Mathematics Stack Exchange is a question and answer site for people studying math at any level and professionals in related fields. It's 100% free, no registration required.

Sign up
Here's how it works:
  1. Anybody can ask a question
  2. Anybody can answer
  3. The best answers are voted up and rise to the top

I have to demonstrate this three formulae:

  1. $\gcd(ac,bc)=c\gcd(a,b), \forall a,b,c \in \mathbb{N}$
  2. $a\mid c \land b\mid c \land \gcd(a,b)=1 \implies ab\mid c$
  3. $\gcd(a,b,c)=xa+yb+zc, \forall a,b,c,x,y,z \in \mathbb{Z}$

and I have no idea to get started using the definition of GCD ($\gcd=\max(k\in \mathbb{N} : k\mid ac\land k\mid bc)$) or other things.

Could you help me please?

share|cite|improve this question
One way to prove two positive integers are equal is to prove that the are divisors of each other. I suspect you'll find that useful in some of this. – Michael Hardy Jul 10 '12 at 18:16
3. is not correct. The gcd(a,b,c) is the least positive value of the right hand side. This property of gcd you can use to prove 1. – PAD Jul 10 '12 at 18:17
3.should be this $\gcd(a,b,c)=xa+yb+zc, \forall a,b,c \quad \exists x,y,z \in \mathbb{Z}$ – Saurabh Jul 10 '12 at 18:22
@SaurabhHota : I'd write it as $\Big(\gcd(a,b,c)=xa+yb+zc,\ ∀a,b,c\Big)\ ∃x,y,z∈Z$, to be clear that the way in which the quantifiers are nested matters. – Michael Hardy Jul 10 '12 at 22:00

Let $d=(a,b)$ and $d_1=(ac, bc)$. Since $cd |ac$ and $cd |bc$ we have that $cd \le d_1$.

Write $d=ax+by$ for some integers $x,y$. Then $dc=ac x+ bcy$. Therefore $d_1 \le dc$.

2) Write $c=ar$, $c=bs$. Since $(a,b)=1$ there exists integers $x,y$ such that $ax+by=1$. We multiply this equation by $c$ to obtain $ acx+bcy=c$. Therefore $absx+bary=c$ and finally $ab(sx+ry)=c$ which implies $ab|c$.

share|cite|improve this answer

As Bill Dubuque likes to insist, use the universal properties. Recall that $d=\gcd(a,b)$ if and only if:

  • $d|a$ and $d|b$; and
  • If $c|a$ and $c|b$, then $c|d$.

Using this property, we can proceed:

  1. $\gcd(a,b)|a,b$, so $c\gcd(a,b)|ac,ab$, so $c\gcd(a,b) |\gcd(ac,bc)$. Conversely, $c|\gcd(ac,bc)$, so $\frac{1}{c}\gcd(ac,bc)|\frac{1}{c}(ac),\frac{1}{c}(bc)$; hence $\frac{1}{c}\gcd(ac,bc)|a,b$, so $\frac{1}{c}\gcd(ac,bc)|\gcd(a,b)$. Hence $\gcd(ac,bc)|c\gcd(a,b)$. Thus, $c\gcd(a,b)=\gcd(ac,bc)$.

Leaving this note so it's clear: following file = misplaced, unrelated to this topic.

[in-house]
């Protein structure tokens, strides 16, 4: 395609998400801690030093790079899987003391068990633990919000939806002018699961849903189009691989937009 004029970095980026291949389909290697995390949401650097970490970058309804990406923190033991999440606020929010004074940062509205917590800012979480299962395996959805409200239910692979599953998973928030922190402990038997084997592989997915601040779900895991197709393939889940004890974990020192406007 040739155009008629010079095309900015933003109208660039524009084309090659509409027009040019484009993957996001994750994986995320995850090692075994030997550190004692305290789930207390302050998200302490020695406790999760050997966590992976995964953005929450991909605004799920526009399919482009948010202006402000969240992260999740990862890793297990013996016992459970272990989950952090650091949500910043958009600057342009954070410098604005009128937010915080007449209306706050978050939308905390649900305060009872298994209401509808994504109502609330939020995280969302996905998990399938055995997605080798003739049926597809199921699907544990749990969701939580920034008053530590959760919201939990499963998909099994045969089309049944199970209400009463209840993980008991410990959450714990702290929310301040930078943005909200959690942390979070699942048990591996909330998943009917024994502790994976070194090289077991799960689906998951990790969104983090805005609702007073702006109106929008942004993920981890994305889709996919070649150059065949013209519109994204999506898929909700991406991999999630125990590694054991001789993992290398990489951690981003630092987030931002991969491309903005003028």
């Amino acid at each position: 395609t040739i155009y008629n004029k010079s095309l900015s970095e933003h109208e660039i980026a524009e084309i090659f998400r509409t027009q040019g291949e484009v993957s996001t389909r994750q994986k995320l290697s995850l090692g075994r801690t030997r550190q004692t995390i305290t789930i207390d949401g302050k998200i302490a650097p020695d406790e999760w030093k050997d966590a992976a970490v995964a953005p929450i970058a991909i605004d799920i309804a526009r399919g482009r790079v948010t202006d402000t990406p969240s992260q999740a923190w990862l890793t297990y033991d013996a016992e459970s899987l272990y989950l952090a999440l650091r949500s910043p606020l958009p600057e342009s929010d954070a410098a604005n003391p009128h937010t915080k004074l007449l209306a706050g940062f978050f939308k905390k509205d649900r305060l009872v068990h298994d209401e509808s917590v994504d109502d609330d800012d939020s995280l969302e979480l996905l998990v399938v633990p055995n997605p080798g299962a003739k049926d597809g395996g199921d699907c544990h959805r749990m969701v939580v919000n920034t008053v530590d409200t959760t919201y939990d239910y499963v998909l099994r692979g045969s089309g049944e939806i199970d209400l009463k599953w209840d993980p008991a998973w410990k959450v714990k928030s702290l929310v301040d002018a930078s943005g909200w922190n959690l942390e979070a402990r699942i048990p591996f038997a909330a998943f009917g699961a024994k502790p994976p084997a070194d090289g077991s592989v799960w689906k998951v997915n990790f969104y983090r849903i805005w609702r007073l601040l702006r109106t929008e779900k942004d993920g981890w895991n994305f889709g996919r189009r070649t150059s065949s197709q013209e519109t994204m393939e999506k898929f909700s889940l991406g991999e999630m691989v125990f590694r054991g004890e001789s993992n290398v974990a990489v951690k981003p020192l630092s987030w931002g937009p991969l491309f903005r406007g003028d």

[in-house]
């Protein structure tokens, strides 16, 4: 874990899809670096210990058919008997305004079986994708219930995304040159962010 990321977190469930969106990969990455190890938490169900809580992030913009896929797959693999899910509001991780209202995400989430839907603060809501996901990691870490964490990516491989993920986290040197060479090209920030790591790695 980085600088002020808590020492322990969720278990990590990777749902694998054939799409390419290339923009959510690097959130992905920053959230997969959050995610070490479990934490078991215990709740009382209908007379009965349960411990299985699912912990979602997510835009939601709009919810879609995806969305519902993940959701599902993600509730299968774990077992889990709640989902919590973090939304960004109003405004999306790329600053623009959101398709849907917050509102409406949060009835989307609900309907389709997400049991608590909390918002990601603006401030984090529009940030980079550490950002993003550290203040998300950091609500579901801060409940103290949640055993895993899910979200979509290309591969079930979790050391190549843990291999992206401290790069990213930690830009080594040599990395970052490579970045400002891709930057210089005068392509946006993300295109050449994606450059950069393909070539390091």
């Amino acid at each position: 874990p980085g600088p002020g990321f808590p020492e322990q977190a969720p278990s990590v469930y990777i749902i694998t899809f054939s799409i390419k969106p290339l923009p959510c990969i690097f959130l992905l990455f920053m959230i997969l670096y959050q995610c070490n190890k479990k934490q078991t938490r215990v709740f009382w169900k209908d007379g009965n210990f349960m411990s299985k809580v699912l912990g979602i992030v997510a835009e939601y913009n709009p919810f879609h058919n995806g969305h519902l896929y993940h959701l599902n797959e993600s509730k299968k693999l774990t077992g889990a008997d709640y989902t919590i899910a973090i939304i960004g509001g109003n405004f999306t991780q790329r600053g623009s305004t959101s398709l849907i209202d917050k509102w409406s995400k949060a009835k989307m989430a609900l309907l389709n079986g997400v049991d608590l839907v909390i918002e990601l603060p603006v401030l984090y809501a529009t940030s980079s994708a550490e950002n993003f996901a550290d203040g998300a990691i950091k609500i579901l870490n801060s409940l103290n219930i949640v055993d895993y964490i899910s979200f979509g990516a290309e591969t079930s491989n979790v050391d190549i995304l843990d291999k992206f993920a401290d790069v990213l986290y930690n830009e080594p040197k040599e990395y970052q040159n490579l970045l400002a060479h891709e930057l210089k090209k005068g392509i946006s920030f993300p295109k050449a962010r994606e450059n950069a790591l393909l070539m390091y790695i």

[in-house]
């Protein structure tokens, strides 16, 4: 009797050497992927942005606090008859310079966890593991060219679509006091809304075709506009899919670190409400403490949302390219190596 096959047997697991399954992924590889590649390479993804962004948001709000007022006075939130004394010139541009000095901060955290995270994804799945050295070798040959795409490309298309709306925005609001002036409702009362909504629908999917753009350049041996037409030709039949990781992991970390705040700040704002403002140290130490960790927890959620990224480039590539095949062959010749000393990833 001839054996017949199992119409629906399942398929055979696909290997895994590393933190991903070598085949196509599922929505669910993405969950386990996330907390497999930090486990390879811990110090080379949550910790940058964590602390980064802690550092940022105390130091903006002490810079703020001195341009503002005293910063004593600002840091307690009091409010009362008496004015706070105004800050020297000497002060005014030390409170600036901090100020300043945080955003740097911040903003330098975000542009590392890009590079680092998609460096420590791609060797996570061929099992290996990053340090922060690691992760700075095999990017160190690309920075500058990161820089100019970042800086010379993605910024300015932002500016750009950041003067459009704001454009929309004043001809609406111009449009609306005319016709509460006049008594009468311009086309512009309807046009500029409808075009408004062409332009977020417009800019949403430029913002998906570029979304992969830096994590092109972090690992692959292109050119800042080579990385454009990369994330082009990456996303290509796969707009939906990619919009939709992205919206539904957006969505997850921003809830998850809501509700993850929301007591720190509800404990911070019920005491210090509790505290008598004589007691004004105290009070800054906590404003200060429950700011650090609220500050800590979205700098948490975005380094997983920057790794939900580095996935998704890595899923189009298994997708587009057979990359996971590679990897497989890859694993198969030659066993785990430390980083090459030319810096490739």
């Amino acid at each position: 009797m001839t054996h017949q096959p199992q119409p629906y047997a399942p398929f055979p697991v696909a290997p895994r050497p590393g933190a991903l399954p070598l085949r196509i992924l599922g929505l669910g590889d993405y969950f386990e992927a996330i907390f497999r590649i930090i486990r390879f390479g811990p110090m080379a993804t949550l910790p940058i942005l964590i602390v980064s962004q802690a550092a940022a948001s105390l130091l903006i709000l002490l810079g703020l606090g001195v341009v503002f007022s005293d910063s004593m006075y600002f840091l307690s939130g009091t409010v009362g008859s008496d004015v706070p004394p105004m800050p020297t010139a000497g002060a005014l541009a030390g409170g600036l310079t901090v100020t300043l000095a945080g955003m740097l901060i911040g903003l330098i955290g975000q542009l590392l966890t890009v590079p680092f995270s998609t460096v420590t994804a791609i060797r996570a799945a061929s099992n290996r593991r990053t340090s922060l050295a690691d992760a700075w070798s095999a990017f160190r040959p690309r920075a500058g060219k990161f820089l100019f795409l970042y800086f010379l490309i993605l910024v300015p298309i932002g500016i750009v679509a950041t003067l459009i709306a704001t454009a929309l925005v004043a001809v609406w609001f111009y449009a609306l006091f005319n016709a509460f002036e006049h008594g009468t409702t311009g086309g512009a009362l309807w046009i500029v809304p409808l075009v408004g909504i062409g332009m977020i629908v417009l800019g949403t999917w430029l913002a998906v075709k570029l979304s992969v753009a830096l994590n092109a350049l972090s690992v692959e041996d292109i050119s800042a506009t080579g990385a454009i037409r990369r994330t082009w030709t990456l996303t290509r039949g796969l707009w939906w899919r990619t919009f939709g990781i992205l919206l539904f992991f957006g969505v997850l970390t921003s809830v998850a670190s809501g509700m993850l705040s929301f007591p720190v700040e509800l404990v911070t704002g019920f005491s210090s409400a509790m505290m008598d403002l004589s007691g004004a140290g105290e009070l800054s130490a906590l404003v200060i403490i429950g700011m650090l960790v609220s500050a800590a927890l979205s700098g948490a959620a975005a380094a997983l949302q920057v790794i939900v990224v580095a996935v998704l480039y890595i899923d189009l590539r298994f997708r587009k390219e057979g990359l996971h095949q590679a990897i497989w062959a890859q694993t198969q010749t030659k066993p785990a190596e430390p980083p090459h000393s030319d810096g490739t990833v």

2. $\def\lcm{\mathrm{lcm}}$We can use the dual of the gcd, the lcm. $m=\lcm(a,b)$ if and only if:

    • $a|m$ and $b|m$; and
    • If $a|k$ and $b|k$, then $m|k$.

    Since $\gcd(a,b)\lcm(a,b) = |ab|$, we have: $$\begin{align*} a|c\text{ and }b|c &\iff \lcm(a,b)|c\\ &\iff \frac{|ab|}{\gcd(a,b)}|c\\ &\iff |ab||\gcd(a,b)c\\ &\iff ab|\gcd(a,b)c. \end{align*}$$ In particular, if $\gcd(a,b)=1$, then $ab|c$.

    Or, if you don't want to use the lcm (or the formula $\gcd(a,b)\lcm(a,b)=|ab|$), note that $ab|c$ if and only if $\gcd(ab,c)=ab$. Since $a|c$ we can write $c=ak$, so $$\gcd(ab,c) = \gcd(ab,ak) = a\gcd(b,k)$.

    Since $b|c = ak$, and $\gcd(a,b)=1$, then $b|k$, so we can write $k=b\ell$. So $$\gcd(ab,c) = \gcd(ab,ak) = a\gcd(b,k) = a\gcd(b,b\ell) = ab\gcd(1,\ell) = ab.$$ Therefore, $ab|c$.

Number 3 is incorrect as currently stated. The fact that you can find some $x$, $y$, and $z$ such that $\gcd(a,b,c) = ax+by+cz$, follows from the fact that $\gcd(a,b,c)=\gcd(\gcd(a,b),c)$ (check the universal property), and that $\gcd(a,b)$ can be expressed as $ak+b\ell$ for some $k,\ell\in\mathbb{Z}$.

share|cite|improve this answer

Your Answer


By posting your answer, you agree to the privacy policy and terms of service.

Not the answer you're looking for? Browse other questions tagged or ask your own question.